Select Smith Miscellany

Here are some Smith stories and accounts over the years:

Smyth or Smith?

The initial spelling preference for Smyth rather than Smith might have come about because of the difficulty in reading blackletter type where “Smith” might look like “Snuth” or “Simth.”  Still there were some early Smiths, such as Richard Smith the London cloth merchant in the late 1400’s.  The Smith spelling became more widespread in the 1600’s.  The earlier spellings of Smyth and Smythe have now faded and Smith is dominant.

The Smyths of Rosedale Abbey

According to Raymond Hayes’ 1970 book The History of Rosedale: 

On the dissolution of the priory in 1538 Rosedale Abbey was granted to Ralph Neville, Earl of Westmorland who leased it to William Smithdike of the household of the King, at seven pounds nine shillings per annum for twenty one years.”

Later came the statement: “When the manor of Rosedale was leased in 1576, there were forty farms and six mills.”  We may conclude that William Smithdike was probably running a rented estate of considerable size.

William Smithdike, according to Sir William Dugdale’s 1665 Visitation, resided at Sneinton in Pickering Lythe in the same wapentake as Rosedale Abbey.  How he had been connected to the King’s household and why his son Thomas had the contracted surname spelling of Smyth is not known.  But the subsequent generations were all Smyths. 

William Smyth left Rosedale Abbey for Ireland in 1630 with his children after the death of his wife Ann.  He lived first at Dundrum in county Down before moving to Lisburn in county Antrim.

The Smyths of Westmeath

The Smyths were a rather grand family in 18th century Westmeath, local country gentry and local MP’s.  The following story went the rounds:

“There was once a Smyth, whose house, Glananea, had such a flamboyant triumphal arch and gates at the entrance to his demesne that he became known as "Smyth o' the Gates."   A later descendant, growing weary and annoyed with this hereditary tag, sold the arch and the gates to a neighbor - whereupon the family was immediately dubbed "Smyth wid'out the Gates."

The Rev. Robert Smyth had acquired Portlick castle in Westmeath (formerly the home of the Dillons) in 1703.  There was a colorful story about how Portlick remained in Smyth hands after the death of his son Ralph in 1782:

“When the Rev. Robert Smyth's son Ralph died, it was generally assumed as a bachelor that he had no heirs.  His sister prepared to take over the castle.  As was to be expected, distant relatives also began to lay claim to Portlick, insisting that they were the true and rightful heirs.  But the future ownership of the castle was decided when a local woman came forward.  Maggie Gerrity presented her son Robert as Ralph's secret child and heir.  A local clergyman confirmed the story and the Smyth name was secured in Portlick once more.”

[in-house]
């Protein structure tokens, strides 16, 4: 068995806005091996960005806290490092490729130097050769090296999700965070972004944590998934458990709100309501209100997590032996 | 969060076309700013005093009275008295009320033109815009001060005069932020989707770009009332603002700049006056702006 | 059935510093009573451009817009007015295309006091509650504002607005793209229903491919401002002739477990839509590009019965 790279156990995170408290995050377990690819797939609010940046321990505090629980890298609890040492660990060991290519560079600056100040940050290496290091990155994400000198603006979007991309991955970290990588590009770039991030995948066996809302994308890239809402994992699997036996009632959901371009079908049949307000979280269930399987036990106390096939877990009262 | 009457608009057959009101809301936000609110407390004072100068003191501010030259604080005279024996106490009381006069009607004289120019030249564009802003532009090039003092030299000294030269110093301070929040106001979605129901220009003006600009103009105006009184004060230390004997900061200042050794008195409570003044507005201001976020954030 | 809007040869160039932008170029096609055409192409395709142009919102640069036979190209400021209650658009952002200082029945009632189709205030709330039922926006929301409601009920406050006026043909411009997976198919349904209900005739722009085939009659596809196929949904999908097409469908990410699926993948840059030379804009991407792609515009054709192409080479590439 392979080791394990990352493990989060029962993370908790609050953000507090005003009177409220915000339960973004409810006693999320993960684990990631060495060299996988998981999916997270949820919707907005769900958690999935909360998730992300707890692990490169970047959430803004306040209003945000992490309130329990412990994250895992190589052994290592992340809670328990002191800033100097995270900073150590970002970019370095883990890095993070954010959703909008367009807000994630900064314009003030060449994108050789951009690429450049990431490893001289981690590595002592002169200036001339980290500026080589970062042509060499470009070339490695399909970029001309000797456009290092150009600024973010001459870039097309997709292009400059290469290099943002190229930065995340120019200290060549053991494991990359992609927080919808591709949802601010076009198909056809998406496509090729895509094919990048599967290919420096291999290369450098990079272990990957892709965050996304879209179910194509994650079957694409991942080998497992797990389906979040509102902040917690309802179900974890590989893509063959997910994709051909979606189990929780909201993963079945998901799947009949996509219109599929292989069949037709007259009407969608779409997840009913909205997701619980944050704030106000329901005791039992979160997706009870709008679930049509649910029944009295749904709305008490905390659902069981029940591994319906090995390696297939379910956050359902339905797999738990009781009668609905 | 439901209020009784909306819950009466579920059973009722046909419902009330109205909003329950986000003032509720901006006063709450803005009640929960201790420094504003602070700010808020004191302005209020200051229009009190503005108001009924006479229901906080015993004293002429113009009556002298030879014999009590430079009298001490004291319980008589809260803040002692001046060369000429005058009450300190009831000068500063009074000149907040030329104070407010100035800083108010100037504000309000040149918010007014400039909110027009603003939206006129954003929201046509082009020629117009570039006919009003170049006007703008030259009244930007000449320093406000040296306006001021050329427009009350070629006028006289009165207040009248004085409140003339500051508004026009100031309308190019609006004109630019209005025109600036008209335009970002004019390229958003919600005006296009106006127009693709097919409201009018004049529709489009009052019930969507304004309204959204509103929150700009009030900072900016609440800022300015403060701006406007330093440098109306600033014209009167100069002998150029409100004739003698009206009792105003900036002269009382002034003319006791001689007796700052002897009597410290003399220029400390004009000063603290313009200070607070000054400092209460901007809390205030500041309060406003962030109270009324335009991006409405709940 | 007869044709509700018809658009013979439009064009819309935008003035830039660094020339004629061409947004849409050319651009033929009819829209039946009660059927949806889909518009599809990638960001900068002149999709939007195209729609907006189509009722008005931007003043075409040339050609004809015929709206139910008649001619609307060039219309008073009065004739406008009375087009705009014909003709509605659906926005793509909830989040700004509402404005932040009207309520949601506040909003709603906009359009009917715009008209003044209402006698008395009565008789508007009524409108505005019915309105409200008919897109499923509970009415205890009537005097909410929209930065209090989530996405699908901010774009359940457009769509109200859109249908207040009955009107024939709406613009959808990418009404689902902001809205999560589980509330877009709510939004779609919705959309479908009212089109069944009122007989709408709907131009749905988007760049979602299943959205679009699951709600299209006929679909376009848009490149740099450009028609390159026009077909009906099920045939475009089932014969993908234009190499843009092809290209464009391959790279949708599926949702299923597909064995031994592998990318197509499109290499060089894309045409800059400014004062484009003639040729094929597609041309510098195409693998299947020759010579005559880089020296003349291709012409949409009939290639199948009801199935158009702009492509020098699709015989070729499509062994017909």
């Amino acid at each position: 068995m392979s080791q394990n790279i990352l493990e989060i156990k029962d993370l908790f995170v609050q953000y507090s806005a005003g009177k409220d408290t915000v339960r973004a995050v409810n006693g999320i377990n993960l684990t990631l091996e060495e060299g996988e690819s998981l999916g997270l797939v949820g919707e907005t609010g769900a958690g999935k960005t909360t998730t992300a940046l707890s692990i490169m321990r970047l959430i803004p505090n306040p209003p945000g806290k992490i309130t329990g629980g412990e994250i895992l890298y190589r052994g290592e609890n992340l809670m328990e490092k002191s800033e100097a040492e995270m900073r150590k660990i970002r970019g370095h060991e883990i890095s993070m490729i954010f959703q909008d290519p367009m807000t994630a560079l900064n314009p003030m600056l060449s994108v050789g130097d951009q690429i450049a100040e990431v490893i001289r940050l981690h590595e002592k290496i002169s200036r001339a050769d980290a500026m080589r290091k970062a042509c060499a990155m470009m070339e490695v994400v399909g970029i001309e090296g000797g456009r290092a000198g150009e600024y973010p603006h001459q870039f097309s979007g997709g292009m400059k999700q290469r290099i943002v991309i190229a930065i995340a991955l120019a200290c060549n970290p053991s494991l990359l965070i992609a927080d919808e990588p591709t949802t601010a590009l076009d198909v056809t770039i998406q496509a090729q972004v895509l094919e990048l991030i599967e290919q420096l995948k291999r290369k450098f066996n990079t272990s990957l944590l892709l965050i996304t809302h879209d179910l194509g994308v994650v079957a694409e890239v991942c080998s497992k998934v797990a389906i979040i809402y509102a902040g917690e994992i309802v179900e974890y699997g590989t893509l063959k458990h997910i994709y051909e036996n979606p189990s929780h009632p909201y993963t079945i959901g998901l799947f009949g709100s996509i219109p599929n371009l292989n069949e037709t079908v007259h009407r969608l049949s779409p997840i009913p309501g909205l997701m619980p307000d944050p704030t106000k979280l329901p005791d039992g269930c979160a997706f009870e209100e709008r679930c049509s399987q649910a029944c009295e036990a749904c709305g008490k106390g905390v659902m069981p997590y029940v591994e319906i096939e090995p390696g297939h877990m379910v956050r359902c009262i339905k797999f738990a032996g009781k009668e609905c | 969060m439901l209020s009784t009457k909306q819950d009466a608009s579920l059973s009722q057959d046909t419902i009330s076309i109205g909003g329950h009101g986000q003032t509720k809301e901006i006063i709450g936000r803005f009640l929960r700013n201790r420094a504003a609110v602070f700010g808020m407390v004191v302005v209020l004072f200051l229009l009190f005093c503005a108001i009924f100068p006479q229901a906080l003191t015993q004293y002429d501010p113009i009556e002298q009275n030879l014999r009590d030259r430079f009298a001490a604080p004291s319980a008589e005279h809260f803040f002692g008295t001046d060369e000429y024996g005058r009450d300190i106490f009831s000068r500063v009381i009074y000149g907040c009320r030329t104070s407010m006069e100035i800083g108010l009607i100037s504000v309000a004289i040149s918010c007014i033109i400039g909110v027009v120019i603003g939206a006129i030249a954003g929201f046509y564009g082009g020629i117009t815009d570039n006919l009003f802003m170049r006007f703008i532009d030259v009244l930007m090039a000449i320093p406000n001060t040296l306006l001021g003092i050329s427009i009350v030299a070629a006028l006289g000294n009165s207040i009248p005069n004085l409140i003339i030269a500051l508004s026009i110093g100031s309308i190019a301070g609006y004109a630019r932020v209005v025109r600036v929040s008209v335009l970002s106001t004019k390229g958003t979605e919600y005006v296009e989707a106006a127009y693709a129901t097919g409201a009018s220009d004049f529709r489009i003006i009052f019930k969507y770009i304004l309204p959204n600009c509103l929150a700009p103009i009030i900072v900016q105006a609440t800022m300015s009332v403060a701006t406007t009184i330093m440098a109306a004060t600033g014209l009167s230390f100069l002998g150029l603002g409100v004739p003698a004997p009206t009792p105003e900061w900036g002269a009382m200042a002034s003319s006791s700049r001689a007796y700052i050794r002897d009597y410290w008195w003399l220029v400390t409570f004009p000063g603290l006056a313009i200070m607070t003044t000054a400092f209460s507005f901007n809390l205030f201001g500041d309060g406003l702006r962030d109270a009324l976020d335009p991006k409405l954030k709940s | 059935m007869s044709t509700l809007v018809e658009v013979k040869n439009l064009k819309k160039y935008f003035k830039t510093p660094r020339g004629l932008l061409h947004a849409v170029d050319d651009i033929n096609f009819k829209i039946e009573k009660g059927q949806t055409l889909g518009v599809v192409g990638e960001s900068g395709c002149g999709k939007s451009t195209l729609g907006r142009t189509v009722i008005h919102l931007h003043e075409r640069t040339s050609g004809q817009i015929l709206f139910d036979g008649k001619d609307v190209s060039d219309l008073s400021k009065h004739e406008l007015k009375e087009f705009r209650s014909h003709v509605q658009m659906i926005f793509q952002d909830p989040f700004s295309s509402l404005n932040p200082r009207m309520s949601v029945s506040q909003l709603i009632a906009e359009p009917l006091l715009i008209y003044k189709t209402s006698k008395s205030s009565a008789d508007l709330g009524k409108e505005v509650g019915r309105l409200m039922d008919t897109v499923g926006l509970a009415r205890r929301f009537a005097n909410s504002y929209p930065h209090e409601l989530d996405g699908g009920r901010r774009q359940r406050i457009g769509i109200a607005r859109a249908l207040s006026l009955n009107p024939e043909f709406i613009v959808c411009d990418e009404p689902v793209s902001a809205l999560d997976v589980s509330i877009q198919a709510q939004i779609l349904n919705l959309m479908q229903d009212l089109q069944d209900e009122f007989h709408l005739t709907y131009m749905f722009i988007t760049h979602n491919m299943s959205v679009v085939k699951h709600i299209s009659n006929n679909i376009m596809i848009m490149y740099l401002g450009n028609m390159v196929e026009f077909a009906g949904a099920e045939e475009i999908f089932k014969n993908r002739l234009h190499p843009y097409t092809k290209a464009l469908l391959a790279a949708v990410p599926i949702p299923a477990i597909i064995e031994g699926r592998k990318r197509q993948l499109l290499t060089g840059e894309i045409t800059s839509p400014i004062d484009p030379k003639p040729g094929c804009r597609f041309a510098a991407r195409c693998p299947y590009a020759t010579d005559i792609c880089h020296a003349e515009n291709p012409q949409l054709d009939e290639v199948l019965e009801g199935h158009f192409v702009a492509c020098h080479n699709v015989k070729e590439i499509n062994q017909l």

Portlick castle remained in Smyth hands until 1861 when it was destroyed by fire.

Smiths and Smyths in Ireland

Smiths and Smyths in Ireland may have come from either the plantation in Ulster and disbanded Cromwellian soldiers; or by translation from the Scottish McGowan or the Irish MacGabhann or Mac an Ghabhainn.  County Cavan included these Mac an Ghabhainns, as well as families transplanted there from Antrim and Down because they had sided with the O’Neills at the time of Queen Elizabeth. 

There are approximately 55% Smiths and 45% Smyths in all of Ireland today.  However, there remains a clear divide between the two spellings.  Smyth is very much the spelling in Northern Ireland, Smith elsewhere in Ireland.  Maybe Smyth was the Protestant name, to distinguish themselves from the other Smiths.

John Smith of Chester County, Pennsylvania

John Smith was born and brought up in county Monaghan, probably of Scottish stock.  There was a story in the family that his father had been MacDonald and had been given the nickname of Smith when he had replaced a shoe on King William’s horse at about the time of the Battle of the Boyne.  The nickname stuck.

John Smith came to Philadelphia with his wife and five children in 1720.  They made their home in the Brandywine settlement of Chester county, Pennsylvania.  His gravestone at the Presbyterian church there bore the following inscription:

“Sacred to the memory of John Smith who died December 19, 1765, 
And to Susanna his wife who died December 24, 1767,
Parents of fifteen children.
An honest man’s the noblest work of God.
The virtuous woman’s a crown to her husband.” 

John was the forebear of the first prominent Irish-American Smith family.  Their history was recounted in George Lasher’s 1906 book The Smith Family.

French Smith in Texas

French Smith arrived in Texas in 1837 with his wife Mary. He was one of the original shareholders of the newly founded town of Seguin in Gonzales county.  He spent his life in the area and is buried in part of his land that he designated as a graveyard.

The graveyard, deeded by the family to the town of Seguin in 1880, is now part of the old Riverside cemetery.  French Smith is buried there with his brother Paris and their father Ezekiel.  Ezekiel Smith has a marker over his grave that was put there in 1936:

“Ezekiel Smith, soldier in the army of Texas in the Mier expedition, 1842.  Born in Virginia, died in Seguin, Texas on October 28, 1854.  Erected by the state of Texas in 1836.

Ezekiel Smith was in fact an old man at the time he was taken into the interior of Mexico as one of the Mier prisoners in 1842.  He was one of the fortunate ones to survive until his release two years later.

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